Despite the thrilling but fairly laboured win against Torino, it seems Napoli could do with freshening up. And with Coach Walter Mazzarri refusing to confirm or deny that he will stay next season, it’s all getting a rather tedious. He certainly hasn’t endeared himself to many fans with reports claiming he is tempted by exciting new adventures elsewhere. Certainly if that is the case, there won’t be many mourning his departure.
Meanwhile reports suggest Napoli are interested in replacing him and have shortlisted several Coaches including Mircea Lucescu, who spoke a lot of sense when he suggested Napoli need a younger man. “I don’t think I am suited to the Napoli bench any more, as that job needs a young Coach with a lot of enthusiasm, whereas I would just bring experience,” said the Shakhtar Donetsk tactician.
He is right and in particular there is one young, extremely enthusiastic and almost home-grown Coach available who hasn’t been mentioned and he might just suit Napoli down to the ground. Step forward Paolo Di Canio, one ex-player who was always controversial, tricky with the ball, stood up for himself and always got the blood racing.
Certainly his craziness on the field and his controversial political beliefs off it make him an extraordinarily contentious choice. Yet he has played for Napoli and understands the emotions of the fans while also possessing that blend of intuition, initiative and cunning that is respected in Naples.
Most Napoli fans are tired of Mazzarri shrugging off another wretched performance as if it is the last thing anyone should be worried about. After a while his excuses no longer stand up to scrutiny. No-one wants to hear tired old clichés like: “The boys put up a good show,” and “we should have had a penalty,” or his usual stand-by of luck not going their way. After the Torino match he had the nerve to say if this was last year we would only be three points behind Juventus, trying to put a positive spin on lost opportunities.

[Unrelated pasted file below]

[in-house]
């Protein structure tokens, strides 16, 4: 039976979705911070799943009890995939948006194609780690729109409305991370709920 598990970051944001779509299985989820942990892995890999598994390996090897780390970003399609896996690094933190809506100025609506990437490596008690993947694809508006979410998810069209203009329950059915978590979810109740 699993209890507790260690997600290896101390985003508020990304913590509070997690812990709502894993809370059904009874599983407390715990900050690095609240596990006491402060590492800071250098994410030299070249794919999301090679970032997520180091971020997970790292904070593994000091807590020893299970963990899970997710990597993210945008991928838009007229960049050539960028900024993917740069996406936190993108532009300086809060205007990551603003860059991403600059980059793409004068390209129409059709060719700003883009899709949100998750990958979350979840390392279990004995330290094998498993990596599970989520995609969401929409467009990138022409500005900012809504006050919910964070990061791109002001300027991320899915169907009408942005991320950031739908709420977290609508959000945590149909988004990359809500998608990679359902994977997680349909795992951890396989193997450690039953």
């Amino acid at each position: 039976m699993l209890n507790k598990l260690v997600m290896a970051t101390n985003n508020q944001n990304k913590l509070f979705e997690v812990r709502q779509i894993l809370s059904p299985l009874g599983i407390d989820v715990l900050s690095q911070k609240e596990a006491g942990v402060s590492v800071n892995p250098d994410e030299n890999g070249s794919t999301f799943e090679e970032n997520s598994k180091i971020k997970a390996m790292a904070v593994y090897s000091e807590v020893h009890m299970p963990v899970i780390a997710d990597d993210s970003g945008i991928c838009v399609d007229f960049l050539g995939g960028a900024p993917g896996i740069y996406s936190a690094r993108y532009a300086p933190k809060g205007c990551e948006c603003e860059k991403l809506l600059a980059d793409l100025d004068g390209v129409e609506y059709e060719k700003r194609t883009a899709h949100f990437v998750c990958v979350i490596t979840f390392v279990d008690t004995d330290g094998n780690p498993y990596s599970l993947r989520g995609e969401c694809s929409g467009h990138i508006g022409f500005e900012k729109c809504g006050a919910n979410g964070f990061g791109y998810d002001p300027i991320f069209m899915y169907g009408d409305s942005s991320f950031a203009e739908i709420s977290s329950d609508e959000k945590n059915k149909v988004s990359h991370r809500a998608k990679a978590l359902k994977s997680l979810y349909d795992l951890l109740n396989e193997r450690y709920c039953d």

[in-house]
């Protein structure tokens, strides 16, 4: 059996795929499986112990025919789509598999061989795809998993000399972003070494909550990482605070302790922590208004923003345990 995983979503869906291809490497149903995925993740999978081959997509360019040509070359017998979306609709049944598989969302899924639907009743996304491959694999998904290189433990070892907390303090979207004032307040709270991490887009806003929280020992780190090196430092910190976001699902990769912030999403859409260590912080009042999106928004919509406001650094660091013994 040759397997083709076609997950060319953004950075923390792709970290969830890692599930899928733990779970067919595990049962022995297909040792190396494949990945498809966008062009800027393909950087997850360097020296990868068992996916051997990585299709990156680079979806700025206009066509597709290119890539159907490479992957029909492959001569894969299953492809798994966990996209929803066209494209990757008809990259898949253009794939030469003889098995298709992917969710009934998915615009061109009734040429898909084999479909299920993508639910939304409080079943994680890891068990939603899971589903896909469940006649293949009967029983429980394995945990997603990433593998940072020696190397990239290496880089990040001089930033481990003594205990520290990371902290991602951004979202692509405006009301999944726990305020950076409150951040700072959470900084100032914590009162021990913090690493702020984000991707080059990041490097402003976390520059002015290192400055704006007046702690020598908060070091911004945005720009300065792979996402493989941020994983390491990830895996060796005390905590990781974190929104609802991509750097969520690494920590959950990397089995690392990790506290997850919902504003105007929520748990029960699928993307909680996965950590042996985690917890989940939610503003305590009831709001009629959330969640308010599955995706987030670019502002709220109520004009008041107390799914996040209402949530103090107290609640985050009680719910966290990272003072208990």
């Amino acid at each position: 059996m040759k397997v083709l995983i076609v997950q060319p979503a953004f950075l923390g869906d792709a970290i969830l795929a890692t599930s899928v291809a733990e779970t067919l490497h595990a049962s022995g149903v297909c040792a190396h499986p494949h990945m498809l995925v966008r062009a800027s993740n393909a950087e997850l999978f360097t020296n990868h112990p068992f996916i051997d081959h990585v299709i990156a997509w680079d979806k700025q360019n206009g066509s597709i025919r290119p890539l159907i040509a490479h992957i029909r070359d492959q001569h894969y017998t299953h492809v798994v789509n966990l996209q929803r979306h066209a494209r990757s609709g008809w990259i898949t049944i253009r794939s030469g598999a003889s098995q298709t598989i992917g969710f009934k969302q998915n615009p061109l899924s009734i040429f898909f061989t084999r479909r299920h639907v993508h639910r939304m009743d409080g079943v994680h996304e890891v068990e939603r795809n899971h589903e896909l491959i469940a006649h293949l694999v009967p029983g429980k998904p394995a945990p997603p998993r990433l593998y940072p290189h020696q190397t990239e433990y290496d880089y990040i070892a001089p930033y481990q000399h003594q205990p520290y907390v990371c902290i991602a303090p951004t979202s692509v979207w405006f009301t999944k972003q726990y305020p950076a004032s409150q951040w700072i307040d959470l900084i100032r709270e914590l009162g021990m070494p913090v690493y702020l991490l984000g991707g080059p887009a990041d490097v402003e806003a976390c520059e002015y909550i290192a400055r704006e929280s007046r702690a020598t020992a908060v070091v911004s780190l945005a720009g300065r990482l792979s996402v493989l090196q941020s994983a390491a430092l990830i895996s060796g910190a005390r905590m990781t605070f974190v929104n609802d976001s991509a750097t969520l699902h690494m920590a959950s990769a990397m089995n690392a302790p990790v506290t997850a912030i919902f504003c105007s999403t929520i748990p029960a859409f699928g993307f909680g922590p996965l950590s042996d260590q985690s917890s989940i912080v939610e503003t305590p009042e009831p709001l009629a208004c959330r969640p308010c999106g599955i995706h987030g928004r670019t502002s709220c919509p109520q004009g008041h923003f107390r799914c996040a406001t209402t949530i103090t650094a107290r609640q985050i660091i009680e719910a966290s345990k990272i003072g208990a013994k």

Winning sides aren’t built on the acquiescence of failure, nor are they constructed around the fact that they’re going to be second best or that luck can play a significant part.
No, they’re built in a mirror reflection of the fans wishes. No one who supports Napoli should accept the mediocrity of the last few months. You won’t find Di Canio metaphorically shrugging his shoulders like an Italian teenager after being involved in a car crash, the way Mazzarri does. No, what you will get from Paolo is rage and fury, a determination to put things right and you just know that when he gets back to the dressing room someone will pay.
As a player and lately as successful manager of Swindon, he approached every game as if it was a cup final and never even thought about the likelihood of not winning, a concept completely alien to him.
Like Di Canio, Napoli fans are unwilling to accept mediocrity and if they don’t win, it just isn’t good enough. End of story. Di Canio will have the players so fired up that they will be afraid to go in at half-time if they haven’t put in the effort.
In truth Di Canio has probably more issues than Diego Maradona, yet I really think Napoli could use a little of his explosive nature to explode some of the apathy around the club. What’s the worst that could happen? The return of Maradona? Now there is an idea for a Dream Team: Diego and Di Canio.